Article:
Friday, September 12, 2014

Ray Rice

I am very confused about the whole Ray Rice thing and it concerns me. I usually find myself taking one side or the other in a cultural conflict like this but in this case I feel as if there is no one out there taking my side, that there are a bunch of things being said out there that every one seems to agree with and to regard as so self-evident that if you don't agree with them you are some kind of monster or reprobate.

I hear men solemnly say that you must never hit a woman, period. Well, that is what I was always told. On the other hand, I am sure that women were also not supposed to spit in men's faces. I can't imagine hitting my wife, but then I can't imagine my wife spitting in my face.

I must say I have been struck by the dignity and strength of Mrs. Rice and I am really astounded at the way she is dismissed by the very people who present themselves as standing up for women and demanding that women be respected for their intelligence and ability to make their own decisions. No one seems to be concerned with respecting Mrs. Rice's decisions.

One that that has struck me is that the only voices that I have heard (and I have not been systematic at all in focusing my attention) raising the question of reciprocal violence in domestic violence situation has been from the left. I feel that the issue is so toxic and that the right feels so intimidated that they are unwilling to raise any issues that could at all be interpreted as being less than zealous true believers in the presents line, that they are anything less than fully committed members of the chorus of condemnation.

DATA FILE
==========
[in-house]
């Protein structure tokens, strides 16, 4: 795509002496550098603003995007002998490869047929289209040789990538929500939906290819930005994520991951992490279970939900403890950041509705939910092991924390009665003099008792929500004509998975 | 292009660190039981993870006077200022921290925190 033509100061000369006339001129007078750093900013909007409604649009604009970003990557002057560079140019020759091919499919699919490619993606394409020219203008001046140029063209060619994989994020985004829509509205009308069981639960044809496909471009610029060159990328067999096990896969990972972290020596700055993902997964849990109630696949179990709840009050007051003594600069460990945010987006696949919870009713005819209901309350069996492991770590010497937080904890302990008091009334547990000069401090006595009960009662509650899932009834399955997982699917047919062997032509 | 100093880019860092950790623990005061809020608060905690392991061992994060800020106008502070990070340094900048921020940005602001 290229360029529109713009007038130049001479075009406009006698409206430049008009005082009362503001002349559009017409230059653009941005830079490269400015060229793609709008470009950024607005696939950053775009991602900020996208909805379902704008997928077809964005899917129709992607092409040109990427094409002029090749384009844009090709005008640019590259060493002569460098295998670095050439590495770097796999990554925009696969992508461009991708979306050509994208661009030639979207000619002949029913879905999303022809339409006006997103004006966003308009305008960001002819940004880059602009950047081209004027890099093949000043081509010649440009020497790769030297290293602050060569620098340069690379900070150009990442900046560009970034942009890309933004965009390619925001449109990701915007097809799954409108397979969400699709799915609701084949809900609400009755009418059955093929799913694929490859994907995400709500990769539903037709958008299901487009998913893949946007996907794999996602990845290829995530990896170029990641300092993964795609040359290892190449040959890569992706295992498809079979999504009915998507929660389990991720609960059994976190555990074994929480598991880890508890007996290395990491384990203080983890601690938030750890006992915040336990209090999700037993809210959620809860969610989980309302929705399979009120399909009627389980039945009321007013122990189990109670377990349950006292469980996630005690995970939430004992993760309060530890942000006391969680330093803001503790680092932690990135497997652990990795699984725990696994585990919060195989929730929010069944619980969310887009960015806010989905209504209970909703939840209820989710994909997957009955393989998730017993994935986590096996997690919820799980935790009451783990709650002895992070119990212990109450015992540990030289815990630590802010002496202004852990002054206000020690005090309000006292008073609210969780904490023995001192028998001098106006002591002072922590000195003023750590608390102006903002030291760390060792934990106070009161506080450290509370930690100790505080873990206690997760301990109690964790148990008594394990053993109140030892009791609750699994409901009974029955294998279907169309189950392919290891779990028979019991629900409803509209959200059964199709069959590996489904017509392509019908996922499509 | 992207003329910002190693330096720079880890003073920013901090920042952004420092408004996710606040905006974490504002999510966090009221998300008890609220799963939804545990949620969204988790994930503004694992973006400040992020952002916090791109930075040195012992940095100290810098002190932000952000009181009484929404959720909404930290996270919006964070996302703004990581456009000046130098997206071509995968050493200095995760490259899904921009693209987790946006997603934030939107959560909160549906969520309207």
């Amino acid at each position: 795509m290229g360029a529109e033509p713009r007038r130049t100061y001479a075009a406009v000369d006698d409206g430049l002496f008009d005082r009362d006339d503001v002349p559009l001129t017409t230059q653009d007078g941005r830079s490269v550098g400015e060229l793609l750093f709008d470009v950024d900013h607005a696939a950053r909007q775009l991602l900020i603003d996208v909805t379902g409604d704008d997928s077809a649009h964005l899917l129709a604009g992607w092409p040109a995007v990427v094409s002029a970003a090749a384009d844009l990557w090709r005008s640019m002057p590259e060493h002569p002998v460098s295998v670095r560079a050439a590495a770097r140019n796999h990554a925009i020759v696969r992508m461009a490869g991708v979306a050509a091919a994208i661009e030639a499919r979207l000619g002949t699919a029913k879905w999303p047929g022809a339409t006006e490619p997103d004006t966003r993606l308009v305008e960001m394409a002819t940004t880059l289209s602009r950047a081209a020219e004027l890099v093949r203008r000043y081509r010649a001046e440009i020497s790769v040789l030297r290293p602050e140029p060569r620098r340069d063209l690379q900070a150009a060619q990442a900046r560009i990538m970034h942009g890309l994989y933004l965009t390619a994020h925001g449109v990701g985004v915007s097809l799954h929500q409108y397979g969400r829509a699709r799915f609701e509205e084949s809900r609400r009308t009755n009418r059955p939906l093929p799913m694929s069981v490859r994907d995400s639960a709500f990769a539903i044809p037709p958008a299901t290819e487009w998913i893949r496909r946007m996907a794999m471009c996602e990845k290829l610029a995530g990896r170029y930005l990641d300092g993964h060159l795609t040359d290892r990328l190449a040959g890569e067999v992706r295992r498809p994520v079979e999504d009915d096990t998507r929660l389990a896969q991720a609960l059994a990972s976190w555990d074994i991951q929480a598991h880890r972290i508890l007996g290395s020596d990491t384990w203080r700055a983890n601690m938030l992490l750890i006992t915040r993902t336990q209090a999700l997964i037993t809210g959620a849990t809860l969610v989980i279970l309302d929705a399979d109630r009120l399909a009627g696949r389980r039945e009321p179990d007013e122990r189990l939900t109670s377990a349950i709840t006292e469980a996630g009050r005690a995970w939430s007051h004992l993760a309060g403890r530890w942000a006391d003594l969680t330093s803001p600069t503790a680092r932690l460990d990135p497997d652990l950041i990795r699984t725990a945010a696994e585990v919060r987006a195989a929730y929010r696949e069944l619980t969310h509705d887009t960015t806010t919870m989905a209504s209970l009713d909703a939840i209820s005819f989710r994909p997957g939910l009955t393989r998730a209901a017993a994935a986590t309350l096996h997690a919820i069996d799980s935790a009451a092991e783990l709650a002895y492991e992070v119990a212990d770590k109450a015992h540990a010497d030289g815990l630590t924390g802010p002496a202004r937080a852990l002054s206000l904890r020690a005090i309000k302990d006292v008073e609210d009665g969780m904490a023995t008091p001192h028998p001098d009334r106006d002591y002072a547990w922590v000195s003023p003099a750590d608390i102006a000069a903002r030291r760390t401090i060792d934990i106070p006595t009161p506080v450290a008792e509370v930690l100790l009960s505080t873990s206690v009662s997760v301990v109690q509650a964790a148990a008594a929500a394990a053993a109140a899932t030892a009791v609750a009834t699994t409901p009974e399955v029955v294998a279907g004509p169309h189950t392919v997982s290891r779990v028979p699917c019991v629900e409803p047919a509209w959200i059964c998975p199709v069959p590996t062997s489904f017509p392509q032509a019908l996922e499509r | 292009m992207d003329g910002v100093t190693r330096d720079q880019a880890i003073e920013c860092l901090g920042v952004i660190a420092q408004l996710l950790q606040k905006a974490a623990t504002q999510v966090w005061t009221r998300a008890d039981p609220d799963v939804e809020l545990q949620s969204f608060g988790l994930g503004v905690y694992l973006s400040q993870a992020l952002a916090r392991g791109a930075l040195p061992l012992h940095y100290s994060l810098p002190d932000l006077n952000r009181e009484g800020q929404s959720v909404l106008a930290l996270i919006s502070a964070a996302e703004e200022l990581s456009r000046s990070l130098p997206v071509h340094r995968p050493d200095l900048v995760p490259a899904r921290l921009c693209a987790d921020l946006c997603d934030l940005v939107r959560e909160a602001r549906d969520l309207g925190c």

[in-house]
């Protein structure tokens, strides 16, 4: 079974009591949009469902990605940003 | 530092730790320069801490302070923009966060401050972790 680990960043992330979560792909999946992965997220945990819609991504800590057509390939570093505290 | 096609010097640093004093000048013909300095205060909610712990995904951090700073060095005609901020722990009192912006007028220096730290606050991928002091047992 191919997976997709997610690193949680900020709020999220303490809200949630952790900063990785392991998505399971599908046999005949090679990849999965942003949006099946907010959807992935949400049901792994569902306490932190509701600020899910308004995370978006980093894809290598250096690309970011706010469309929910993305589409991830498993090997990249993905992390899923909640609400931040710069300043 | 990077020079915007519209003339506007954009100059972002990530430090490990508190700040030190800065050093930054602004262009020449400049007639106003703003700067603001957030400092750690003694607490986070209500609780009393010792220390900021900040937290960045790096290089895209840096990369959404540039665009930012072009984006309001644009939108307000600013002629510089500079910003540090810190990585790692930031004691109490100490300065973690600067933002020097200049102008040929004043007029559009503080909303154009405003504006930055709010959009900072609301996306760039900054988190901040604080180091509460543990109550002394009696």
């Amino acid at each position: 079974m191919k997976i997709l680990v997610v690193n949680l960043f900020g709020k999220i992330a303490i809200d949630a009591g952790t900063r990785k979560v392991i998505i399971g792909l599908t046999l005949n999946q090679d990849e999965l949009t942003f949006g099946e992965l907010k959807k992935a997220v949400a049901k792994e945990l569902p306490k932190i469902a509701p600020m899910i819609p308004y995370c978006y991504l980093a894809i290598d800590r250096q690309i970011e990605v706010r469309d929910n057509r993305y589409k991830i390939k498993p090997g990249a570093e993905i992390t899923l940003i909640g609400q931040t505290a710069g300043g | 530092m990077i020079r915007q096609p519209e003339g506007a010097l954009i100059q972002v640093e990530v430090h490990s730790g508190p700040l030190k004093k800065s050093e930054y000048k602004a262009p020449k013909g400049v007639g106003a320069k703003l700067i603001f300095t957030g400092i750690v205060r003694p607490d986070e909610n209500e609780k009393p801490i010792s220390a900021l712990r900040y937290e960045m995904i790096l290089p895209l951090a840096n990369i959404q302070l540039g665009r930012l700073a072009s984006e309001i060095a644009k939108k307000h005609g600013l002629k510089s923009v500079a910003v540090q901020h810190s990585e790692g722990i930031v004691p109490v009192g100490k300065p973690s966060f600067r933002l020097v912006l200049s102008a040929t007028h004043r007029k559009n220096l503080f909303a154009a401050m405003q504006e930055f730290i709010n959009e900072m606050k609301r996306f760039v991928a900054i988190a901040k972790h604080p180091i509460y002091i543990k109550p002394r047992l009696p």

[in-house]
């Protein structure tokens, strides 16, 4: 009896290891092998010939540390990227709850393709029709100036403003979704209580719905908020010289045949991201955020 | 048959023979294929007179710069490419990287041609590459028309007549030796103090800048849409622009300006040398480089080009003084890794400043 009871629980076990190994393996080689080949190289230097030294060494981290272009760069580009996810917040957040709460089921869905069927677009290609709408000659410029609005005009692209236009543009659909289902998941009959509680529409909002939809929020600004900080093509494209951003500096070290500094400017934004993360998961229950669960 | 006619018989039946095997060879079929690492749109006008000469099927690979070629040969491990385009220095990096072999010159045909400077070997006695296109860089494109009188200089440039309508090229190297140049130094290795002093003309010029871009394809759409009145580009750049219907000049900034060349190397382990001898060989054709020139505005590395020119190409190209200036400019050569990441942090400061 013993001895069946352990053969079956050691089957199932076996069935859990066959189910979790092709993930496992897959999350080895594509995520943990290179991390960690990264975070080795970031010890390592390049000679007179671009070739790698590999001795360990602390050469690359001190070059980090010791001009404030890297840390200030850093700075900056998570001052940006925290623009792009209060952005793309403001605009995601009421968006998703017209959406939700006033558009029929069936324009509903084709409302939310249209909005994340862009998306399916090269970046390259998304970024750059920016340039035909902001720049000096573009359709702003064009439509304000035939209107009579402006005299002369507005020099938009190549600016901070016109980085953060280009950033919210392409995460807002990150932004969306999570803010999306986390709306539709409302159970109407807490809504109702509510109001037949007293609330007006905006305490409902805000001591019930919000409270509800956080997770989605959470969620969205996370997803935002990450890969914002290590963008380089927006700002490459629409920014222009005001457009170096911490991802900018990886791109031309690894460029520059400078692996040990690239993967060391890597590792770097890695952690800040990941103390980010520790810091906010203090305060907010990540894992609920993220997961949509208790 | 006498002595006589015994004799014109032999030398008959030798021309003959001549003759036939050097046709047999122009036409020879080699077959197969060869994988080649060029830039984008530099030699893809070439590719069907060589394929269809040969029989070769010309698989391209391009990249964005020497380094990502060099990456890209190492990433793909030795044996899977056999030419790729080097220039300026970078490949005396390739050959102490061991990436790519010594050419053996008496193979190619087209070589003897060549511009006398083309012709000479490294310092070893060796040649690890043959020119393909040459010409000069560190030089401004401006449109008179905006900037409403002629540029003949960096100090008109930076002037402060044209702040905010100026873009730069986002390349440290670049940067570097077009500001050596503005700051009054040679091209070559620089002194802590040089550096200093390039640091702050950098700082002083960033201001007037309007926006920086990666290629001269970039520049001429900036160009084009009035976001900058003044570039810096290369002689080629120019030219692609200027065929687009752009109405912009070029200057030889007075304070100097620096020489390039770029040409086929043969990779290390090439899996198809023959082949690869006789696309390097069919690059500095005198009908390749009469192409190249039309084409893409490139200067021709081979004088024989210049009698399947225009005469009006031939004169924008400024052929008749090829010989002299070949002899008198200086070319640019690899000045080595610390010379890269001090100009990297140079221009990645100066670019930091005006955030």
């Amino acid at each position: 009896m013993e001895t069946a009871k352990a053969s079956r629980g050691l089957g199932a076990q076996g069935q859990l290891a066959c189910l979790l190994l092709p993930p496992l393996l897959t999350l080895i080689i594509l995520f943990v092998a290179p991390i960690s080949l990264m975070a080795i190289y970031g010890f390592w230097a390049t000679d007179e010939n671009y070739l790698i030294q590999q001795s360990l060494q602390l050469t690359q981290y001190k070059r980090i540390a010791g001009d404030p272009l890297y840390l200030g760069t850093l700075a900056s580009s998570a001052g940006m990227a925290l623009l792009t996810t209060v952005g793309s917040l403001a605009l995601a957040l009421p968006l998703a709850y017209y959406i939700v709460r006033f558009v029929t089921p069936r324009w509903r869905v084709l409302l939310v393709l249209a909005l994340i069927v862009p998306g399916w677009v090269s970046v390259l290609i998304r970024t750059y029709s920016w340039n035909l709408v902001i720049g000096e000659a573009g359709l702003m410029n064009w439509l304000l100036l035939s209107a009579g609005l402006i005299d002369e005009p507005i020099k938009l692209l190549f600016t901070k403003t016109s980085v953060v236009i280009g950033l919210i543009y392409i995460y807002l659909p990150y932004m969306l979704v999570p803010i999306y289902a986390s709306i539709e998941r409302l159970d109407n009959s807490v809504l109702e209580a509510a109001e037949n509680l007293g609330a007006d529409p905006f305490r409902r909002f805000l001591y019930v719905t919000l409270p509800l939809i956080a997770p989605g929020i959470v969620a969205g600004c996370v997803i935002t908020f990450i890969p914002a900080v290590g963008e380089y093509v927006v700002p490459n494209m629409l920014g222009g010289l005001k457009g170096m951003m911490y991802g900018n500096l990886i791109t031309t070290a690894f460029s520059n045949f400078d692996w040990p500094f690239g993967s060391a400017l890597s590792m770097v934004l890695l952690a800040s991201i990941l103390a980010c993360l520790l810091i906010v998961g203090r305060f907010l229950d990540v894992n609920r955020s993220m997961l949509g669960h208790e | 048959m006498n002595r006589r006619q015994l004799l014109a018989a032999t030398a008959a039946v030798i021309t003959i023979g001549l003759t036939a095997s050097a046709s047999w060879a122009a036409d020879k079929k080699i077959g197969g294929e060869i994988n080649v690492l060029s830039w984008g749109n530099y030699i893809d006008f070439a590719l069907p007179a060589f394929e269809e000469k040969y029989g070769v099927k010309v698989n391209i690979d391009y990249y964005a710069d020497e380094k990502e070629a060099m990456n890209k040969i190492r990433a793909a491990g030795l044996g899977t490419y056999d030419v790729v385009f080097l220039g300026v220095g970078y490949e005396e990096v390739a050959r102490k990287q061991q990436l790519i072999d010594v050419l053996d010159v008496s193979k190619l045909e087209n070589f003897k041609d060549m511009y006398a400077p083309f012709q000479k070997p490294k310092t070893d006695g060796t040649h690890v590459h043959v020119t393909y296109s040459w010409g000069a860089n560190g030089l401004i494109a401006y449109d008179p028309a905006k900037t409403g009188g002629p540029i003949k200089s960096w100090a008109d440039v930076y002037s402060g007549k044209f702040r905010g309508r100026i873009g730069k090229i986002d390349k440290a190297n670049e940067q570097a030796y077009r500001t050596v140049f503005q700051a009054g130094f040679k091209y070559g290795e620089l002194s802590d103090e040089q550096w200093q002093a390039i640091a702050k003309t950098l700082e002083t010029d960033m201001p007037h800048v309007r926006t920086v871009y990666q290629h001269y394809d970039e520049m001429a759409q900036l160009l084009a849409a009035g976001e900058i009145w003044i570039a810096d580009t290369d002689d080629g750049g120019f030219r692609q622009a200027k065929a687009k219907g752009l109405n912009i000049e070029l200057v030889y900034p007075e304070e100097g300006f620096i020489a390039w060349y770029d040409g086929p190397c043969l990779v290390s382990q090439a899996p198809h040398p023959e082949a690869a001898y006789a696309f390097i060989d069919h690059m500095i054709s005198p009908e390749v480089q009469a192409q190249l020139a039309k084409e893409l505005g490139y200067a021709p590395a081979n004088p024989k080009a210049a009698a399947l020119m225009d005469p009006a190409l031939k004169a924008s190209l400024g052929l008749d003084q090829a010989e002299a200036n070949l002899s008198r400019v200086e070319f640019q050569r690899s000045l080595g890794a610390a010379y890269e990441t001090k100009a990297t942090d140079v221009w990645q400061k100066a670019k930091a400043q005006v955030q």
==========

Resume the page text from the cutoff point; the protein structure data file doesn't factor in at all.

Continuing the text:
I remember my Grandmother more or less training me to open doors for ladies. I also remember some years later women rolling their eyes or forgiving me for stepping ahead of them to open doors for them. I thought that the whole reason we have an absolute prohibition on violence against women is that they are on average weaker than men. I am sure that if I came at Ray Rice and spit in his face he would hit me and I would garner no sympathy. I would no more be capable of fighting Ray Rice than his future wife was, but I am sure that he would be considered within his rights to retaliate against me or any man that came at him and spit in his face.

Is it not at least somewhat incongruous that the very people that tell us that women can do anything men can do, that any apparent differences in the abilities of men and women are solely the result of the culture indoctrination and truncated opportunities that our sexist society imposes on women? This is why we are supposed to want to have women in the military in combat roles, no? How does this fit with the absolute prohibition against violence against women regardless of the provocation? When men train with women are they not going to use violence against them? Is the 'you don't hit women, period' going to hold when the women are wearing a uniform, when they are on the other side or have a gun?